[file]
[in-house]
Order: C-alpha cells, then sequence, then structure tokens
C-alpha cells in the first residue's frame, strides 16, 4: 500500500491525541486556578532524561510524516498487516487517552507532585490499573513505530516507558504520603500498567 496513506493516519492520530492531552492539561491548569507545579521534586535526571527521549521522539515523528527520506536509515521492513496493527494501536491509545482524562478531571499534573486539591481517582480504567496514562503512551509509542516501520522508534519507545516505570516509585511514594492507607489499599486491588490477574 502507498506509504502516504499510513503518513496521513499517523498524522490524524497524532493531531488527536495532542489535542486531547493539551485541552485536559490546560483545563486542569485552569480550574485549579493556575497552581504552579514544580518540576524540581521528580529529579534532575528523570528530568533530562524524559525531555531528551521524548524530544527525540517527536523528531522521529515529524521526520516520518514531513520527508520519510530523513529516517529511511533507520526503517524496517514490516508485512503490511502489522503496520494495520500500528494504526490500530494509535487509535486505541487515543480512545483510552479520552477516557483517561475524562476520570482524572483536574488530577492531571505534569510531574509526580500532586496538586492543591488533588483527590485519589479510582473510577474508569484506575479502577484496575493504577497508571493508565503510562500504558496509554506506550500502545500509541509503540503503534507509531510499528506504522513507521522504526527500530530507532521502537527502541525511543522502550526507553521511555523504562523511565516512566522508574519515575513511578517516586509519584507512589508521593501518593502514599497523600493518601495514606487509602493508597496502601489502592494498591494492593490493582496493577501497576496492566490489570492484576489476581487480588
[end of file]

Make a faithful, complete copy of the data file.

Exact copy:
[in-house]
Order: C-alpha cells, then sequence, then structure tokens
C-alpha cells in the first residue's frame, strides 16, 4: 500500500491525541486556578532524561510524516498487516487517552507532585490499573513505530516507558504520603500498567 496513506493516519492520530492531552492539561491548569507545579521534586535526571527521549521522539515523528527520506536509515521492513496493527494501536491509545482524562478531571499534573486539591481517582480504567496514562503512551509509542516501520522508534519507545516505570516509585511514594492507607489499599486491588490477574 502507498506509504502516504499510513503518513496521513499517523498524522490524524497524532493531531488527536495532542489535542486531547493539551485541552485536559490546560483545563486542569485552569480550574485549579493556575497552581504552579514544580518540576524540581521528580529529579534532575528523570528530568533530562524524559525531555531528551521524548524530544527525540517527536523528531522521529515529524521526520516520518514531513520527508520519510530523513529516517529511511533507520526503517524496517514490516508485512503490511502489522503496520494495520500500528494504526490500530494509535487509535486505541487515543480512545483510552479520552477516557483517561475524562476520570482524572483536574488530577492531571505534569510531574509526580500532586496538586492543591488533588483527590485519589479510582473510577474508569484506575479502577484496575493504577497508571493508565503510562500504558496509554506506550500502545500509541509503540503503534507509531510499528506504522513507521522504526527500530530507532521502537527502541525511543522502550526507553521511555523504562523511565516512566522508574519515575513511578517516586509519584507512589508521593501518593502514599497523600493518601495514606487509602493508597496502601489502592494498591494492593490493582496493577501497576496492566490489570492484576489476581487480588